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Rob Morris
Rob Morris

Celebrate the 4th with Caution

Jun 30, 2017

Fireworks can add a burst of fun to your Fourth of July celebration. But local health professionals are urging celebrators to use good judgement to protect themselves from firework injuries.


“Every year we see people with significant burns related to fire work injuries,” said Dr. Patrick Cody, emergency medicine physician at Norman Regional Health System. “Usually we discover it was from careless use; often these injuries occur in unsupervised children. Common sense and respect for the potential injury goes a long way in preventing a trip to the emergency room.”


The US Consumer Product Safety Commission estimates that 11,100 people were treated in emergency departments in 2016 for fireworks-related injuries. About 68 percent of those incidents occurred in the one-month time frame between June 18 and July 18.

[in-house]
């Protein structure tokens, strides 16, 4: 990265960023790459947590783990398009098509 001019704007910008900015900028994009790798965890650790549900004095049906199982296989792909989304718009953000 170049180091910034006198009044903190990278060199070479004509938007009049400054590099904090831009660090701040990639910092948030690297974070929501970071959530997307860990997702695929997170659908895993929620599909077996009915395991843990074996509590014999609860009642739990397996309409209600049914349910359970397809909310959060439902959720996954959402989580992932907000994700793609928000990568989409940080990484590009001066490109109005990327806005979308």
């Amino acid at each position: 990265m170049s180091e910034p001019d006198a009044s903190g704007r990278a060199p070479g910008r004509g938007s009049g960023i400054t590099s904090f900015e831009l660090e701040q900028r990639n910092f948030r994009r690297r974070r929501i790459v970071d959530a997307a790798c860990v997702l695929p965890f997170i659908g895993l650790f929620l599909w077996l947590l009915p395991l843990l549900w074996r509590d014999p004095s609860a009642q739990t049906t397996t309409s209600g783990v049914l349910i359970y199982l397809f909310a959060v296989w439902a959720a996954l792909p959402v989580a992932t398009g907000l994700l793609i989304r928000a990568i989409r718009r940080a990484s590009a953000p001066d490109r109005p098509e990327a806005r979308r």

It is important to remember in many areas fireworks are not legal, said Eddie Sims, manager of EMSSTAT and paramedic. He noted Cleveland County has been very dry lately and fireworks carry a risk of starting a wildfire.


In addition to wildfires, fireworks can cause death and injury including burns, contusions, lacerations, and foreign objects in the eye.


Here are some tips for an injury-free Fourth!

  • Never allow young children to play with or ignite fireworks
  • Always have an adult supervise fireworks activities
  • Avoid buying fireworks packaged in brown paper, which often means they were made for

       professional displays and could be dangerous for consumers

  • Make sure you, your kids, and others watch fireworks displays from a safe distance
  • Call 911 immediately if someone is injured from fireworks



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  • NRHS 160X600